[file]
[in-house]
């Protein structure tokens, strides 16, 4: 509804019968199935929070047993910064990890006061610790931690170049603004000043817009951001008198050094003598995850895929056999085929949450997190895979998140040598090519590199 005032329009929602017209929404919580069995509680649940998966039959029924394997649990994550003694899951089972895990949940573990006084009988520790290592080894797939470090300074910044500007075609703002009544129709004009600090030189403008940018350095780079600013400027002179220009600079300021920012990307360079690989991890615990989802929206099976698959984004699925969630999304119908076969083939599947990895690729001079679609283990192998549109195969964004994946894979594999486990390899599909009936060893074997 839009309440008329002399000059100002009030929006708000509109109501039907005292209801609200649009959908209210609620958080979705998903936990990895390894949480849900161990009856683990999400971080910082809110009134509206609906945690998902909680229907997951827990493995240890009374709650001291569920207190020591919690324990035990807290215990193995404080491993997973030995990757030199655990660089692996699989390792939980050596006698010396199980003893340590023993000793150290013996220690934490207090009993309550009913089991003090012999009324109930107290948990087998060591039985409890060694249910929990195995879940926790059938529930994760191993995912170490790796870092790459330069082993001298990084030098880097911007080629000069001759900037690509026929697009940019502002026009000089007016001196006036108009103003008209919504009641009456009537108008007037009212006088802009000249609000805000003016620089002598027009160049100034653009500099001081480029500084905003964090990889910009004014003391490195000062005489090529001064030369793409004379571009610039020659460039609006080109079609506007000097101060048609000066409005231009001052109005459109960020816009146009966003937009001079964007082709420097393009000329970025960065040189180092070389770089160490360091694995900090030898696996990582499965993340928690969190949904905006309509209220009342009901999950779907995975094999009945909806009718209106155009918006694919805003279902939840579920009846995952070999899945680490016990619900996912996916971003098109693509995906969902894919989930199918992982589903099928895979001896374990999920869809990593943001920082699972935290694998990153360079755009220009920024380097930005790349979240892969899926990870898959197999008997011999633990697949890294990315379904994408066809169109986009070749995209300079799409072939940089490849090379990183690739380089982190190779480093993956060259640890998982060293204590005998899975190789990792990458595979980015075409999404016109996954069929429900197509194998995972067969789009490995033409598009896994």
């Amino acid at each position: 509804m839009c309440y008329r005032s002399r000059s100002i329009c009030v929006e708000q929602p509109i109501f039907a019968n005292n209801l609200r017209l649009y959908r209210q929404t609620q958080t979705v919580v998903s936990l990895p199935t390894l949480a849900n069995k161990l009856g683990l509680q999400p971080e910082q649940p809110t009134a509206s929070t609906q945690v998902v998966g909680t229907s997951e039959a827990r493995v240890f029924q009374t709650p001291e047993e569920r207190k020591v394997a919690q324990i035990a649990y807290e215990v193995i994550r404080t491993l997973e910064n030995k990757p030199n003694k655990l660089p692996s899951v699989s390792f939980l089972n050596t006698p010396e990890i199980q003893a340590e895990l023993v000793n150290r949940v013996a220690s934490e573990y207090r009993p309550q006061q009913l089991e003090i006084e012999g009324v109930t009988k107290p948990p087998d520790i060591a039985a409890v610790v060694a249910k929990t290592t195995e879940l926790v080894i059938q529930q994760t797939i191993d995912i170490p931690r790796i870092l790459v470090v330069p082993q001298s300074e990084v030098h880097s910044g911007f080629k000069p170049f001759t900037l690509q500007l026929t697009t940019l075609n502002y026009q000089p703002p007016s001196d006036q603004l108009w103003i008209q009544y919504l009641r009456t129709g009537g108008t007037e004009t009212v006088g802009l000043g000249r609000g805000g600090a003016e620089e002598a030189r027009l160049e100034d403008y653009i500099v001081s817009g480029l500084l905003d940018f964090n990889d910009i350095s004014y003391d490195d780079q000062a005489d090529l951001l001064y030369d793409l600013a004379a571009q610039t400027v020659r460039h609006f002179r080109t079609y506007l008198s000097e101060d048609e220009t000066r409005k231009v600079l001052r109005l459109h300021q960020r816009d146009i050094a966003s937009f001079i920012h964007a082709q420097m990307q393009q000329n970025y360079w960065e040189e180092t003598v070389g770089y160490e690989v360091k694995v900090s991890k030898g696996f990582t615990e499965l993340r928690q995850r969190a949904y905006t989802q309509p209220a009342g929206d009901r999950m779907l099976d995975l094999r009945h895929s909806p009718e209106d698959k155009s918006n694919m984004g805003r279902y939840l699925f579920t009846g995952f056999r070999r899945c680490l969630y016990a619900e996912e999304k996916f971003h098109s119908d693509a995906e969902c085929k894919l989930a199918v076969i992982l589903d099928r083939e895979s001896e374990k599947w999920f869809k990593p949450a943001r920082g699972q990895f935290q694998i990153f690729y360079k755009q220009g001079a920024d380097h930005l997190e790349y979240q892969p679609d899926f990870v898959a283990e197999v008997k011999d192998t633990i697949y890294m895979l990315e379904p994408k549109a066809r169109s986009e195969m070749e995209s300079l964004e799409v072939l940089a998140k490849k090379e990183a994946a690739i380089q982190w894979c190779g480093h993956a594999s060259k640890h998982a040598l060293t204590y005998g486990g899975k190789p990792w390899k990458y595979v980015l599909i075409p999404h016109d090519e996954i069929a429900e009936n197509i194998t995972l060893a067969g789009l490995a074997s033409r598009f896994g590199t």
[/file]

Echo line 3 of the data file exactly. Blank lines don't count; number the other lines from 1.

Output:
């Amino acid at each position: 509804m839009c309440y008329r005032s002399r000059s100002i329009c009030v929006e708000q929602p509109i109501f039907a019968n005292n209801l609200r017209l649009y959908r209210q929404t609620q958080t979705v919580v998903s936990l990895p199935t390894l949480a849900n069995k161990l009856g683990l509680q999400p971080e910082q649940p809110t009134a509206s929070t609906q945690v998902v998966g909680t229907s997951e039959a827990r493995v240890f029924q009374t709650p001291e047993e569920r207190k020591v394997a919690q324990i035990a649990y807290e215990v193995i994550r404080t491993l997973e910064n030995k990757p030199n003694k655990l660089p692996s899951v699989s390792f939980l089972n050596t006698p010396e990890i199980q003893a340590e895990l023993v000793n150290r949940v013996a220690s934490e573990y207090r009993p309550q006061q009913l089991e003090i006084e012999g009324v109930t009988k107290p948990p087998d520790i060591a039985a409890v610790v060694a249910k929990t290592t195995e879940l926790v080894i059938q529930q994760t797939i191993d995912i170490p931690r790796i870092l790459v470090v330069p082993q001298s300074e990084v030098h880097s910044g911007f080629k000069p170049f001759t900037l690509q500007l026929t697009t940019l075609n502002y026009q000089p703002p007016s001196d006036q603004l108009w103003i008209q009544y919504l009641r009456t129709g009537g108008t007037e004009t009212v006088g802009l000043g000249r609000g805000g600090a003016e620089e002598a030189r027009l160049e100034d403008y653009i500099v001081s817009g480029l500084l905003d940018f964090n990889d910009i350095s004014y003391d490195d780079q000062a005489d090529l951001l001064y030369d793409l600013a004379a571009q610039t400027v020659r460039h609006f002179r080109t079609y506007l008198s000097e101060d048609e220009t000066r409005k231009v600079l001052r109005l459109h300021q960020r816009d146009i050094a966003s937009f001079i920012h964007a082709q420097m990307q393009q000329n970025y360079w960065e040189e180092t003598v070389g770089y160490e690989v360091k694995v900090s991890k030898g696996f990582t615990e499965l993340r928690q995850r969190a949904y905006t989802q309509p209220a009342g929206d009901r999950m779907l099976d995975l094999r009945h895929s909806p009718e209106d698959k155009s918006n694919m984004g805003r279902y939840l699925f579920t009846g995952f056999r070999r899945c680490l969630y016990a619900e996912e999304k996916f971003h098109s119908d693509a995906e969902c085929k894919l989930a199918v076969i992982l589903d099928r083939e895979s001896e374990k599947w999920f869809k990593p949450a943001r920082g699972q990895f935290q694998i990153f690729y360079k755009q220009g001079a920024d380097h930005l997190e790349y979240q892969p679609d899926f990870v898959a283990e197999v008997k011999d192998t633990i697949y890294m895979l990315e379904p994408k549109a066809r169109s986009e195969m070749e995209s300079l964004e799409v072939l940089a998140k490849k090379e990183a994946a690739i380089q982190w894979c190779g480093h993956a594999s060259k640890h998982a040598l060293t204590y005998g486990g899975k190789p990792w390899k990458y595979v980015l599909i075409p999404h016109d090519e996954i069929a429900e009936n197509i194998t995972l060893a067969g789009l490995a074997s033409r598009f896994g590199t």